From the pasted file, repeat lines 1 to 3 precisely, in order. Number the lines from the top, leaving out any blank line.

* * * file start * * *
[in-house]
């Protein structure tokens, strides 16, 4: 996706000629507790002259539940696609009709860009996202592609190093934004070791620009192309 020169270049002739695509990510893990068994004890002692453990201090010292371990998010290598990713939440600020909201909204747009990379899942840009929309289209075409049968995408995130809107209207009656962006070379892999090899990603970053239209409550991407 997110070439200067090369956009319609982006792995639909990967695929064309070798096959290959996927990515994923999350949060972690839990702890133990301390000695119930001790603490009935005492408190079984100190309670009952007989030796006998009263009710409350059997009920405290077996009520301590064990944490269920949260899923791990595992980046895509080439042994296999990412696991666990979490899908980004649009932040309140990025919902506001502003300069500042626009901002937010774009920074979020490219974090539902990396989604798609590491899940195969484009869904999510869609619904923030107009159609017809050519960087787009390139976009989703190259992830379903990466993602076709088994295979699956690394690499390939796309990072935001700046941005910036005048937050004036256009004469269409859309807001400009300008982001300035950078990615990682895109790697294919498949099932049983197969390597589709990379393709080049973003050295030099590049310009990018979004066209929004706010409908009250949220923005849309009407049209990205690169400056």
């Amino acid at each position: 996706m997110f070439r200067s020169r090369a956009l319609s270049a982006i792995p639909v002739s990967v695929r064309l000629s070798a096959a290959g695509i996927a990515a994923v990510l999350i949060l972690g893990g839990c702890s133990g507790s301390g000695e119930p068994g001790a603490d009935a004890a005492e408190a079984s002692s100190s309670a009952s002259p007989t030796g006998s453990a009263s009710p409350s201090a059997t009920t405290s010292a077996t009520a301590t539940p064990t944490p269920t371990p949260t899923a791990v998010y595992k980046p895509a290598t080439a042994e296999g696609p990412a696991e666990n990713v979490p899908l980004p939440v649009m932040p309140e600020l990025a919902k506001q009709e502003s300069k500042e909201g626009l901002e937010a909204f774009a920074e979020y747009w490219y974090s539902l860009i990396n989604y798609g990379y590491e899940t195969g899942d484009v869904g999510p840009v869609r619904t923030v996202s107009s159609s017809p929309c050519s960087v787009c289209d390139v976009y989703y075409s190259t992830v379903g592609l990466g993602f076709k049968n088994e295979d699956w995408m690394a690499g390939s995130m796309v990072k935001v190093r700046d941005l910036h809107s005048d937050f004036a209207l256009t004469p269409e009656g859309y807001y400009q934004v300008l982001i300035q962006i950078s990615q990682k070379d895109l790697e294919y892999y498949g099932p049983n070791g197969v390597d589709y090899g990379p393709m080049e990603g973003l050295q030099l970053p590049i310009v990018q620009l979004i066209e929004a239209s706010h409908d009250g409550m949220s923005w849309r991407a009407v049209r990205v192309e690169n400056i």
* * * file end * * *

[in-house]
């Protein structure tokens, strides 16, 4: 996706000629507790002259539940696609009709860009996202592609190093934004070791620009192309 020169270049002739695509990510893990068994004890002692453990201090010292371990998010290598990713939440600020909201909204747009990379899942840009929309289209075409049968995408995130809107209207009656962006070379892999090899990603970053239209409550991407 997110070439200067090369956009319609982006792995639909990967695929064309070798096959290959996927990515994923999350949060972690839990702890133990301390000695119930001790603490009935005492408190079984100190309670009952007989030796006998009263009710409350059997009920405290077996009520301590064990944490269920949260899923791990595992980046895509080439042994296999990412696991666990979490899908980004649009932040309140990025919902506001502003300069500042626009901002937010774009920074979020490219974090539902990396989604798609590491899940195969484009869904999510869609619904923030107009159609017809050519960087787009390139976009989703190259992830379903990466993602076709088994295979699956690394690499390939796309990072935001700046941005910036005048937050004036256009004469269409859309807001400009300008982001300035950078990615990682895109790697294919498949099932049983197969390597589709990379393709080049973003050295030099590049310009990018979004066209929004706010409908009250949220923005849309009407049209990205690169400056």
């Amino acid at each position: 996706m997110f070439r200067s020169r090369a956009l319609s270049a982006i792995p639909v002739s990967v695929r064309l000629s070798a096959a290959g695509i996927a990515a994923v990510l999350i949060l972690g893990g839990c702890s133990g507790s301390g000695e119930p068994g001790a603490d009935a004890a005492e408190a079984s002692s100190s309670a009952s002259p007989t030796g006998s453990a009263s009710p409350s201090a059997t009920t405290s010292a077996t009520a301590t539940p064990t944490p269920t371990p949260t899923a791990v998010y595992k980046p895509a290598t080439a042994e296999g696609p990412a696991e666990n990713v979490p899908l980004p939440v649009m932040p309140e600020l990025a919902k506001q009709e502003s300069k500042e909201g626009l901002e937010a909204f774009a920074e979020y747009w490219y974090s539902l860009i990396n989604y798609g990379y590491e899940t195969g899942d484009v869904g999510p840009v869609r619904t923030v996202s107009s159609s017809p929309c050519s960087v787009c289209d390139v976009y989703y075409s190259t992830v379903g592609l990466g993602f076709k049968n088994e295979d699956w995408m690394a690499g390939s995130m796309v990072k935001v190093r700046d941005l910036h809107s005048d937050f004036a209207l256009t004469p269409e009656g859309y807001y400009q934004v300008l982001i300035q962006i950078s990615q990682k070379d895109l790697e294919y892999y498949g099932p049983n070791g197969v390597d589709y090899g990379p393709m080049e990603g973003l050295q030099l970053p590049i310009v990018q620009l979004i066209e929004a239209s706010h409908d009250g409550m949220s923005w849309r991407a009407v049209r990205v192309e690169n400056i």